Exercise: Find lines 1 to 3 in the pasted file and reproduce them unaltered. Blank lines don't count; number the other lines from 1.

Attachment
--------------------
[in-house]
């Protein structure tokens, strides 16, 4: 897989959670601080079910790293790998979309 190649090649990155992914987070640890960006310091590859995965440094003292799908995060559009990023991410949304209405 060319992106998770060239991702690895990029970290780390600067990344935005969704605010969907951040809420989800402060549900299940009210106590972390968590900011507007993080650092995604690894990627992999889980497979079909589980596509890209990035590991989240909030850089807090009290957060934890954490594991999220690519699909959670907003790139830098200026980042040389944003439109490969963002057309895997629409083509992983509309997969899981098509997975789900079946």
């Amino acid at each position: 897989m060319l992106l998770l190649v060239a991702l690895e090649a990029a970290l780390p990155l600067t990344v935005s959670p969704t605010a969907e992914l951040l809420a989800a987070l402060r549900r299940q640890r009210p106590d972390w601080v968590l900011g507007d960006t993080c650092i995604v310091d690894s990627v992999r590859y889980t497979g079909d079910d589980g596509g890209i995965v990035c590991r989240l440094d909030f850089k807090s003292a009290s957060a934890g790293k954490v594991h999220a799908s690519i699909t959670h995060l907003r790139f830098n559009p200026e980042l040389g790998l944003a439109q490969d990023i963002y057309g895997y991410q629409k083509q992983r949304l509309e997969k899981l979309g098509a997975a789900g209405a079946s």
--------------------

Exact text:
[in-house]
């Protein structure tokens, strides 16, 4: 897989959670601080079910790293790998979309 190649090649990155992914987070640890960006310091590859995965440094003292799908995060559009990023991410949304209405 060319992106998770060239991702690895990029970290780390600067990344935005969704605010969907951040809420989800402060549900299940009210106590972390968590900011507007993080650092995604690894990627992999889980497979079909589980596509890209990035590991989240909030850089807090009290957060934890954490594991999220690519699909959670907003790139830098200026980042040389944003439109490969963002057309895997629409083509992983509309997969899981098509997975789900079946």
């Amino acid at each position: 897989m060319l992106l998770l190649v060239a991702l690895e090649a990029a970290l780390p990155l600067t990344v935005s959670p969704t605010a969907e992914l951040l809420a989800a987070l402060r549900r299940q640890r009210p106590d972390w601080v968590l900011g507007d960006t993080c650092i995604v310091d690894s990627v992999r590859y889980t497979g079909d079910d589980g596509g890209i995965v990035c590991r989240l440094d909030f850089k807090s003292a009290s957060a934890g790293k954490v594991h999220a799908s690519i699909t959670h995060l907003r790139f830098n559009p200026e980042l040389g790998l944003a439109q490969d990023i963002y057309g895997y991410q629409k083509q992983r949304l509309e997969k899981l979309g098509a997975a789900g209405a079946s």